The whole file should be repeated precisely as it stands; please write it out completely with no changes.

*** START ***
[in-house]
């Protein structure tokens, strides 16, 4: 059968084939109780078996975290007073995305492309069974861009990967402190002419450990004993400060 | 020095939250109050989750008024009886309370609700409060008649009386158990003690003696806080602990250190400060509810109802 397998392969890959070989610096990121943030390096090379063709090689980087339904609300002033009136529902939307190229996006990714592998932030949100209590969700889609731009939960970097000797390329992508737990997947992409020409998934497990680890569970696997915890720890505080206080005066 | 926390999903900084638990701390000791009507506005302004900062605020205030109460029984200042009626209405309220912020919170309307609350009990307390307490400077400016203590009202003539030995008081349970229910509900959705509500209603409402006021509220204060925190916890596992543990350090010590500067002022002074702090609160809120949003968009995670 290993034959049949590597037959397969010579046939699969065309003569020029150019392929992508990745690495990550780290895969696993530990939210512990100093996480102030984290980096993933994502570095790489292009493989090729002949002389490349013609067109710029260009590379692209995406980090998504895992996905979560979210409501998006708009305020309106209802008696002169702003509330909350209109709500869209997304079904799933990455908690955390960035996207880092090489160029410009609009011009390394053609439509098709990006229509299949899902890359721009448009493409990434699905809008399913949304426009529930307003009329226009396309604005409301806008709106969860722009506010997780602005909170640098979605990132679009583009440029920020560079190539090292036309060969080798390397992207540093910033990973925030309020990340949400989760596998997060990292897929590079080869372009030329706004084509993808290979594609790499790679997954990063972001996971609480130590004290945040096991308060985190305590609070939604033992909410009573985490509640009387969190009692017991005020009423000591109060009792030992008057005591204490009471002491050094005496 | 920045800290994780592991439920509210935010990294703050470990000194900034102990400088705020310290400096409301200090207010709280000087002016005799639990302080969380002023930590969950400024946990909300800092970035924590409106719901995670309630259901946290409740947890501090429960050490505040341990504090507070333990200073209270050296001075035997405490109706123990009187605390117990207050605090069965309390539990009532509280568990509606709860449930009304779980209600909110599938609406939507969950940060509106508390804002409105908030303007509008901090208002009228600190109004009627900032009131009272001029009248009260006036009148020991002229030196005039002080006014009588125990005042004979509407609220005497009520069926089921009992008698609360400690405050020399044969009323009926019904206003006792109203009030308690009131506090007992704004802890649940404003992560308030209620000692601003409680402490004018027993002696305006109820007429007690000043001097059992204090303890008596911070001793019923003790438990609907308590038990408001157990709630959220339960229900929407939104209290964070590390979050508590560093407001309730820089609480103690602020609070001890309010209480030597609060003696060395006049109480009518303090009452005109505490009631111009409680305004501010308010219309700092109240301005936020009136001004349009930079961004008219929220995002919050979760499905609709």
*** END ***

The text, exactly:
[in-house]
């Protein structure tokens, strides 16, 4: 059968084939109780078996975290007073995305492309069974861009990967402190002419450990004993400060 | 020095939250109050989750008024009886309370609700409060008649009386158990003690003696806080602990250190400060509810109802 397998392969890959070989610096990121943030390096090379063709090689980087339904609300002033009136529902939307190229996006990714592998932030949100209590969700889609731009939960970097000797390329992508737990997947992409020409998934497990680890569970696997915890720890505080206080005066 | 926390999903900084638990701390000791009507506005302004900062605020205030109460029984200042009626209405309220912020919170309307609350009990307390307490400077400016203590009202003539030995008081349970229910509900959705509500209603409402006021509220204060925190916890596992543990350090010590500067002022002074702090609160809120949003968009995670 290993034959049949590597037959397969010579046939699969065309003569020029150019392929992508990745690495990550780290895969696993530990939210512990100093996480102030984290980096993933994502570095790489292009493989090729002949002389490349013609067109710029260009590379692209995406980090998504895992996905979560979210409501998006708009305020309106209802008696002169702003509330909350209109709500869209997304079904799933990455908690955390960035996207880092090489160029410009609009011009390394053609439509098709990006229509299949899902890359721009448009493409990434699905809008399913949304426009529930307003009329226009396309604005409301806008709106969860722009506010997780602005909170640098979605990132679009583009440029920020560079190539090292036309060969080798390397992207540093910033990973925030309020990340949400989760596998997060990292897929590079080869372009030329706004084509993808290979594609790499790679997954990063972001996971609480130590004290945040096991308060985190305590609070939604033992909410009573985490509640009387969190009692017991005020009423000591109060009792030992008057005591204490009471002491050094005496 | 920045800290994780592991439920509210935010990294703050470990000194900034102990400088705020310290400096409301200090207010709280000087002016005799639990302080969380002023930590969950400024946990909300800092970035924590409106719901995670309630259901946290409740947890501090429960050490505040341990504090507070333990200073209270050296001075035997405490109706123990009187605390117990207050605090069965309390539990009532509280568990509606709860449930009304779980209600909110599938609406939507969950940060509106508390804002409105908030303007509008901090208002009228600190109004009627900032009131009272001029009248009260006036009148020991002229030196005039002080006014009588125990005042004979509407609220005497009520069926089921009992008698609360400690405050020399044969009323009926019904206003006792109203009030308690009131506090007992704004802890649940404003992560308030209620000692601003409680402490004018027993002696305006109820007429007690000043001097059992204090303890008596911070001793019923003790438990609907308590038990408001157990709630959220339960229900929407939104209290964070590390979050508590560093407001309730820089609480103690602020609070001890309010209480030597609060003696060395006049109480009518303090009452005109505490009631111009409680305004501010308010219309700092109240301005936020009136001004349009930079961004008219929220995002919050979760499905609709």